- Topics At a Glance
**Sets, Functions, and Relations**- Sets
- Relations
**Functions**- Graphing
- Setting up a Graph
- Graphing an Ordered Pair
- Graphing Relations
- Graphing Functions
- Linear Functions and Equations
- Intercepts
- Slope
- Writing Linear Equations
- Standard Form
- Slope-Intercept Form
- Point-Slope Form
- Which Form Do I Use?
- Nonlinear Functions
- Quadratic Functions
- Exponential Functions
- Inequalities
- In the Real World
- I Like Abstract Stuff; Why Should I Care?
- How to Solve a Math Problem

A **function** is a special kind of relation where each thing in the domain may be paired with only one thing in the range. These guys are all about monogamous relationships.

Here's a relation whose domain is {Jane, John, Jill} and whose range is {Home, Store}. Usually we see numbers and variables in equations rather than full-on words, but this will help you visualize how functions work. Plus, you could probably use a change of pace.

We could think of this relation as telling us where each person is:

{(Jane, Home), (John, Home), (Jill, Store)}.

We have a function, since each thing in the domain occurs with only one thing in the range. John could not be at Home and at the Store at the same time, as much as he would like to be. Not enough hours in the day, eh John?

The relation {(Jane, Home), (John, Home), (Jane, Store)}

is *not* a function, because Jane is paired with both Home and Store. Jane can't be in two places at once, and something from the domain of a function can't be paired with two things from the range simultaneously. It's okay for both Jane and John to be at Home, though. Seemingly, they are Home on the range.

{(1, 2), (3, 2), (4, 2)} is a function. Each number in the domain ({1, 3, 4}) occurs with only one number in the range. It's okay to reuse the 2 from the range, as in the last example where both Jane and John were at Home. There's enough 2 to go around for everybody.

On the other hand, the relation {(1, 2), (1, 3)} is *not* a function, since the number 1 in the domain is being paired with both 2 and 3. Way to follow the rules, 1. Didn't you pay any attention to the previous examples, buddy?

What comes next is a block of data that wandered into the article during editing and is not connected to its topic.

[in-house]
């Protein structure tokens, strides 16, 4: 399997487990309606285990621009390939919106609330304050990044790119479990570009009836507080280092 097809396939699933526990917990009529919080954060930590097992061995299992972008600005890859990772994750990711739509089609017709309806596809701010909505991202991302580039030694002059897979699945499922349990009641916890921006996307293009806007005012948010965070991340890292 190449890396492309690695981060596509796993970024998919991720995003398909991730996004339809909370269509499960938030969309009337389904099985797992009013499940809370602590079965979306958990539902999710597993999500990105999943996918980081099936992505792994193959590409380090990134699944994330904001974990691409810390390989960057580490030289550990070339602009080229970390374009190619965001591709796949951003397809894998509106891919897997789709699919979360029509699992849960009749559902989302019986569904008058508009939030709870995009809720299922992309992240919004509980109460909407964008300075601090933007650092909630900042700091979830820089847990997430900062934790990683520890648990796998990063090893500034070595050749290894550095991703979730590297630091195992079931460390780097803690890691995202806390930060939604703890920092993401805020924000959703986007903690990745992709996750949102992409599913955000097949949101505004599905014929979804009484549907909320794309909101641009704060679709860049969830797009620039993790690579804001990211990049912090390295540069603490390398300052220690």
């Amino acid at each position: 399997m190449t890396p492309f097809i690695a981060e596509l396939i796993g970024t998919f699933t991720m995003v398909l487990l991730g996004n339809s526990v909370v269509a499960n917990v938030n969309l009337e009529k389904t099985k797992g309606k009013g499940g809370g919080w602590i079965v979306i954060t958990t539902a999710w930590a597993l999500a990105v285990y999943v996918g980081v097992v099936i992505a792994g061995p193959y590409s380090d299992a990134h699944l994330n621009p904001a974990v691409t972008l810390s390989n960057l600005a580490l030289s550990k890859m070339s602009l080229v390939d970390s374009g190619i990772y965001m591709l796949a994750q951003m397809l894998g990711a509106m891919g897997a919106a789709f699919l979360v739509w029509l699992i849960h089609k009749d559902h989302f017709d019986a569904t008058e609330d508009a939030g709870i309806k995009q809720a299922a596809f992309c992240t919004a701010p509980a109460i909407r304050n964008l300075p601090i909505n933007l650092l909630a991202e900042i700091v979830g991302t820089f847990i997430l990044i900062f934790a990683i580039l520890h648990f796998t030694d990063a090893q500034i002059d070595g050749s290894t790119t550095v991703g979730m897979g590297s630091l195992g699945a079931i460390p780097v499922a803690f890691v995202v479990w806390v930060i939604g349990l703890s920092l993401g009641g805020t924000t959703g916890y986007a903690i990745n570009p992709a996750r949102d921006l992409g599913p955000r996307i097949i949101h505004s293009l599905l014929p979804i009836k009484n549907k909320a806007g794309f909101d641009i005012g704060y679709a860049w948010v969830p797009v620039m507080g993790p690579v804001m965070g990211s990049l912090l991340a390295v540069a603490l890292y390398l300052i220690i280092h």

Since functions are relations, we can sometimes describe functions using equations also. This situation is one of the only ones in which something can be sufficiently described using equations. If trying to describe the physical appearance of a suspect to a police officer, stick to English. suspect = beard^{2} – hat will only confuse him.

The equation *y* = *x* + 2 describes a function because, for any value of *x*, there's only one value of *y* that will satisfy this equation. If *y* wasn't around, *x* couldn't get no... satisfaction.

The equation* x *=

For example, the ordered pairs (4, 2) and (4, -2) are both in the relation described by the equation *x*= *y*^{2}. This means *x* = 4 is getting matched with both *y* = 2 and *y* = -2, and a function isn't allowed to let such a thing happen. This rule is explicitly stated in the Complete Function Handbook, Rule 14C, so it should know better.

Example 1

What equation describes the connection between |

Exercise 1

Is the following relation a function? If not, why?

{(Juan, escuela), (Mariposa, escuela), (Fernando, casa), (Maria, tienda)}

Exercise 2

Is the following relation a function? If not, why?

{(Juan, escuela), (Mariposa, escuela), (Juan, casa), (Maria, tienda)}

Exercise 3

Is the following relation a function? If not, why?

{(1, 1), (1, 2), (1, 3)}

Exercise 4

Is the following relation a function? If not, why?

{(1, 1), (1, 1), (2, 3)}

Exercise 5

Is the following relation a function? If not, why?

*y* = 3*x*^{2} + 4

Exercise 6

Is the following relation a function? If not, why?

*x* = |*y*|

Exercise 7

Is the following relation a function? If not, why?

*x* = *y*^{2} where *y* is positive.

Exercise 8

Is the following relation a function? If not, why?

*x*^{2} = *y*^{2}